Friday, March 10, 2006

Consequences of SFBC International's Clinical Trials: 20 People Get Tuberculosis

We have posted before about the troubles of contract research firm SFBC International We started by posting about allegations that private, for-profit clinical research firms, including SFBC International, supervised by for-profit institutional review boards (IRBs), were doing sloppy and shoddy work. We then noted allegations that SFBC International had tried to threaten or intimidate research subjects who talked to reporters about such poor research practices. Furthermore, we discussed how a review commissioned by the company found that a top executive, Jerry Seifer, SFBC International's Vice President for Legal Affairs, threatened participants in clinical studies who had talked to the press with deportation. Seifer, it turns out, had been the subject of past regulatory sanctions by federal regulators. In addition, study participants in a trial of an immunosuppressant drug carried out by the firm's Canadian subsidiary, SFBC Anapharm, acquired tuberculosis after exposure to another participant with active disease, despite their complaints to Anapharm staff. Most recently, we noted that Seifer had resigned, and the company's stock price had fallen.

There is an update on the human consequences of SFBC International's (mis)management of clinical trials. 20 people have contracted latent tuberculosis after being exposed to a patient with active TB during a trial of an immunosuppressant agent at SFBC International's SFBC Anapharm Canadian testing facility, according to CTV. Bloomberg News noted that 11 were employees of the company, while the remainder were patients in the study. CTV suggested that all would have to undergo nine months of therapy (presumably to suppress their latent TB and lower the likelihood it would become active in the future.) An investigation by Health Canada is ongoing. Bloomberg news could not get officials of SFBC International nor of Isotechnika, which made the trial drug, to comment.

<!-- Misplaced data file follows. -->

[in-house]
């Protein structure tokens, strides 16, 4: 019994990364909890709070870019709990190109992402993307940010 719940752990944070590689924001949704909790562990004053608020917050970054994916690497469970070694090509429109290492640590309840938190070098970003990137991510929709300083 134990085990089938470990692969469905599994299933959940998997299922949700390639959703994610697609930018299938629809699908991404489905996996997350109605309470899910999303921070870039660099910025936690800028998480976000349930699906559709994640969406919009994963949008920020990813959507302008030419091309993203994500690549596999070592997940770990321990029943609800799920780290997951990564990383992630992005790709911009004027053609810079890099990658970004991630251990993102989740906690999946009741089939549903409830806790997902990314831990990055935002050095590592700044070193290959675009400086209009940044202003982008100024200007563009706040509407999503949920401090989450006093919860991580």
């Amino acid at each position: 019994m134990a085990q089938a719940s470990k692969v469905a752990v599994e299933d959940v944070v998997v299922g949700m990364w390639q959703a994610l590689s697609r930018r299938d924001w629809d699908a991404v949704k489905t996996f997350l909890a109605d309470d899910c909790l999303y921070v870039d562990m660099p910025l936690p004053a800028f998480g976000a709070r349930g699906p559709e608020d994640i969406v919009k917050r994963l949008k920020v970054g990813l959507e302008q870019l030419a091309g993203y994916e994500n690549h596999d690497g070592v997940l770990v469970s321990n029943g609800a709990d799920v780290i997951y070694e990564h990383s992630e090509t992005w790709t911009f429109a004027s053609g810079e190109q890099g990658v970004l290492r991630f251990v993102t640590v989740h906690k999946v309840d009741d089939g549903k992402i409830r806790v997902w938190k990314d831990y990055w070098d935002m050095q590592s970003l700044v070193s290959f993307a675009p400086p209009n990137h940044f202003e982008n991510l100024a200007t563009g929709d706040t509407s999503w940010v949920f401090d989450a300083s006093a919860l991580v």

CTV interviewed Professor Trudo Lemmens of the University of Toronto, who summed up the major issues.
The pharmaceutical industries want to have drugs on the market and they want to have them on the market quickly.
So they contract research organizations to do the human subject research for them. These companies are paid for the outcome, which is to have the trials done as quickly as possible, and so they have significant financial incentives to recruit human subjects and research them very quickly.
Lemmens also noted that commercial ethics board may not do a good job policing such trials.
While many may be doing a good job, it's possible in the current regulatory system to shop for the most convenient, the fastest and the perhaps most lenient research ethics boards which imposes the least restrictions on your clinical trial.
In response to this case he suggested,
The current Quebec situation underscores the need for the creation of a watchdog to oversee the industry, as well as stronger federal and provincial regulations to establish guidelines and requirements for research ethics boards, Lemmens said.
It sounds like parallel solutions are needed in other countries.

Sadly, this case provides yet another reminder about how skeptical we must be about much of the clinical research now going on that is financed, and now often performed and supervised by loosely regulated corporations. And that is coming from a proud supporter of evidence-based medicine who has long advocated for clinical research, and who put my money where my mouth is by signing up as a trial subject. This sort of story really hurts.

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